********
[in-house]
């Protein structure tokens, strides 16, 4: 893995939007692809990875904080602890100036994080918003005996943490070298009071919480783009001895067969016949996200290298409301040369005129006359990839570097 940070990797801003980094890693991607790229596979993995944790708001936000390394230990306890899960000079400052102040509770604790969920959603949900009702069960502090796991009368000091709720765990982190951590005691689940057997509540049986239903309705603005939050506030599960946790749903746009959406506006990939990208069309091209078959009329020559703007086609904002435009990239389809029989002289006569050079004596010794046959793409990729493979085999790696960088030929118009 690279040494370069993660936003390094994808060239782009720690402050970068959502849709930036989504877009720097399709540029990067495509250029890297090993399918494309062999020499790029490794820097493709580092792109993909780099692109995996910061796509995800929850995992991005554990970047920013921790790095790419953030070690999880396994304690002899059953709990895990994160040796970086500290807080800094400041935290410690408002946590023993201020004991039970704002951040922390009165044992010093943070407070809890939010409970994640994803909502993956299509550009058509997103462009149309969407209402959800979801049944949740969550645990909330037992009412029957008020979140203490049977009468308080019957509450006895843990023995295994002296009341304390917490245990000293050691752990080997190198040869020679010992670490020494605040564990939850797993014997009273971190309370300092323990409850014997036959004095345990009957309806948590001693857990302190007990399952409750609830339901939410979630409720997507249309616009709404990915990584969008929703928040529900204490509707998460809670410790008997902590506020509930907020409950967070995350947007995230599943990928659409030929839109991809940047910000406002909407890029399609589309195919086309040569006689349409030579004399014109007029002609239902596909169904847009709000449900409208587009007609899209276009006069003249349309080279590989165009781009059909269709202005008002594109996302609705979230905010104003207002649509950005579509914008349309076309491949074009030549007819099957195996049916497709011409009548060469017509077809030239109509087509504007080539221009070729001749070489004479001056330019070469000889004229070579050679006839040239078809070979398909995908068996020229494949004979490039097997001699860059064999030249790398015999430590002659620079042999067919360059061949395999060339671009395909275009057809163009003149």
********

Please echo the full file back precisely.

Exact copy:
[in-house]
């Protein structure tokens, strides 16, 4: 893995939007692809990875904080602890100036994080918003005996943490070298009071919480783009001895067969016949996200290298409301040369005129006359990839570097 940070990797801003980094890693991607790229596979993995944790708001936000390394230990306890899960000079400052102040509770604790969920959603949900009702069960502090796991009368000091709720765990982190951590005691689940057997509540049986239903309705603005939050506030599960946790749903746009959406506006990939990208069309091209078959009329020559703007086609904002435009990239389809029989002289006569050079004596010794046959793409990729493979085999790696960088030929118009 690279040494370069993660936003390094994808060239782009720690402050970068959502849709930036989504877009720097399709540029990067495509250029890297090993399918494309062999020499790029490794820097493709580092792109993909780099692109995996910061796509995800929850995992991005554990970047920013921790790095790419953030070690999880396994304690002899059953709990895990994160040796970086500290807080800094400041935290410690408002946590023993201020004991039970704002951040922390009165044992010093943070407070809890939010409970994640994803909502993956299509550009058509997103462009149309969407209402959800979801049944949740969550645990909330037992009412029957008020979140203490049977009468308080019957509450006895843990023995295994002296009341304390917490245990000293050691752990080997190198040869020679010992670490020494605040564990939850797993014997009273971190309370300092323990409850014997036959004095345990009957309806948590001693857990302190007990399952409750609830339901939410979630409720997507249309616009709404990915990584969008929703928040529900204490509707998460809670410790008997902590506020509930907020409950967070995350947007995230599943990928659409030929839109991809940047910000406002909407890029399609589309195919086309040569006689349409030579004399014109007029002609239902596909169904847009709000449900409208587009007609899209276009006069003249349309080279590989165009781009059909269709202005008002594109996302609705979230905010104003207002649509950005579509914008349309076309491949074009030549007819099957195996049916497709011409009548060469017509077809030239109509087509504007080539221009070729001749070489004479001056330019070469000889004229070579050679006839040239078809070979398909995908068996020229494949004979490039097997001699860059064999030249790398015999430590002659620079042999067919360059061949395999060339671009395909275009057809163009003149």